The months leading up to the anniversary celebration were heavily laden with preparatory detail. Shield’s first step was to recruit an African American chef who could help research and re-create Fuller’s feast. Through a friend, he learned about the work of local chef Kevin Mitchell, chef instructor at the Culinary Institute of Charleston and secretary of the Edna Lewis Foundation. Mitchell eagerly agreed to join the project, and together they stepped into the work. They formed a committee. They established a guest list. They researched the food of nineteenth-century Charleston. They sponsored a local essay contest. They raised money. They secured venues. They rented dinnerware. They hired staff. They recruited local chefs B.J. Dennis, M. Kelly Wilson, and Sean Brock to help Mitchell execute the menu. They gave interviews with the local media and speeches to local organizations. They sent invitations with Nat Fuller’s signature at the top. And, to their surprise and delight, they received messages from other cities who were following their example and planning reconciliation feasts of their own. There was a growing sense of the significance of their work, a sense that they were—that the city was—on the edge of something sacred.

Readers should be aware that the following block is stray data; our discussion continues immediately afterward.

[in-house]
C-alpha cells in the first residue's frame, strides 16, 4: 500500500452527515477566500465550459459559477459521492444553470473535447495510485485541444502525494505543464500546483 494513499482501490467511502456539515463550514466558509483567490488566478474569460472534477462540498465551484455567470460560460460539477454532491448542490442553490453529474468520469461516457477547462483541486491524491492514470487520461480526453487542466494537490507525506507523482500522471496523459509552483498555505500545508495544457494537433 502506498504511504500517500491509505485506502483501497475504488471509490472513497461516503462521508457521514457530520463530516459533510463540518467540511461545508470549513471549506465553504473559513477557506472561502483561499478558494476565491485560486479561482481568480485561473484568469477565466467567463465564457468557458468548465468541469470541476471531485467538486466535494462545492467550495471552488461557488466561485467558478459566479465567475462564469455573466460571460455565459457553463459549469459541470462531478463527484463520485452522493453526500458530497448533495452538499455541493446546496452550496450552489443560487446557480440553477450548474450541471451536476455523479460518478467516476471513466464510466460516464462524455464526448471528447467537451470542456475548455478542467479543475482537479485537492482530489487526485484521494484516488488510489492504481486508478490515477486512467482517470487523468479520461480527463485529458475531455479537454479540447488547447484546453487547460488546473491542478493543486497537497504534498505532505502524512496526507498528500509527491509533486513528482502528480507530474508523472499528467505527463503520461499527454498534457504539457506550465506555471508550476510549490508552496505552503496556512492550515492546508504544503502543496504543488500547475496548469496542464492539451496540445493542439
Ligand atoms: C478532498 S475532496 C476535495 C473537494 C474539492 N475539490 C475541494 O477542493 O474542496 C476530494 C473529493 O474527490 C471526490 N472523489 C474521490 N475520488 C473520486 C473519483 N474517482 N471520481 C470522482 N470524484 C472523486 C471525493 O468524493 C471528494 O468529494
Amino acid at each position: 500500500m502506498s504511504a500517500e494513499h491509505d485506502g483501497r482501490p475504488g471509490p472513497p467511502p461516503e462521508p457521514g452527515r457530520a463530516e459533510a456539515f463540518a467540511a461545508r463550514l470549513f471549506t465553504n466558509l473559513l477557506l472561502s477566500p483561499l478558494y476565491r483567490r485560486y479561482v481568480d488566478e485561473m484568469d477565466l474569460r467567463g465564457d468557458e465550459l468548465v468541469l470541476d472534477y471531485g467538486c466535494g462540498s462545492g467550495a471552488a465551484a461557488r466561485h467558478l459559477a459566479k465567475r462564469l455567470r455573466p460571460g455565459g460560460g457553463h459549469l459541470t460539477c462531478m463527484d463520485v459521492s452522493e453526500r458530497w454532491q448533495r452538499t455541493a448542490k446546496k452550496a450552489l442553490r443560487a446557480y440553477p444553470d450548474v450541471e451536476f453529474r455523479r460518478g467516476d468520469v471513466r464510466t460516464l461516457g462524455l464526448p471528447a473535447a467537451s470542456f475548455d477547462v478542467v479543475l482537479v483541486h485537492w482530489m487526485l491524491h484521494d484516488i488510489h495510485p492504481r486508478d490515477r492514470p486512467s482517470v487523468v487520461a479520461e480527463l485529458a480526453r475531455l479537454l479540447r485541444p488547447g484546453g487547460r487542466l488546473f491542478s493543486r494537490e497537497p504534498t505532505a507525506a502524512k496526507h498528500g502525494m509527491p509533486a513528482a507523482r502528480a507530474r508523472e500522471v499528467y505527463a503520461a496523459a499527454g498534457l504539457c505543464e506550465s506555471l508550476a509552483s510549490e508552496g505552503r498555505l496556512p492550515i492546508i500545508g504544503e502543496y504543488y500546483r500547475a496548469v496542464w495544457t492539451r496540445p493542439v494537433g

But then, just over two weeks before “Nat Fuller’s Feast” was to take place, Walter Scott, an African American man, was shot to death by a police officer in North Charleston. The video of his shooting, released days later, confirmed the worst: Scott was shot in the back while running away from a routine traffic stop. The response to Scott’s death was swift and polarizing. In a scene that, now six years later, feels tragically familiar, protestors stood on the steps of City Hall and described their experience of senseless violence at the hands of police and decried the chronic degradation of African American humanity. And yet as they did so, others rallied around the police and sought to vilify Scott, insinuating that he deserved what he received. Though the Civil War had officially ended 150 years before, in Charleston the violence and grief at the heart of that war endured.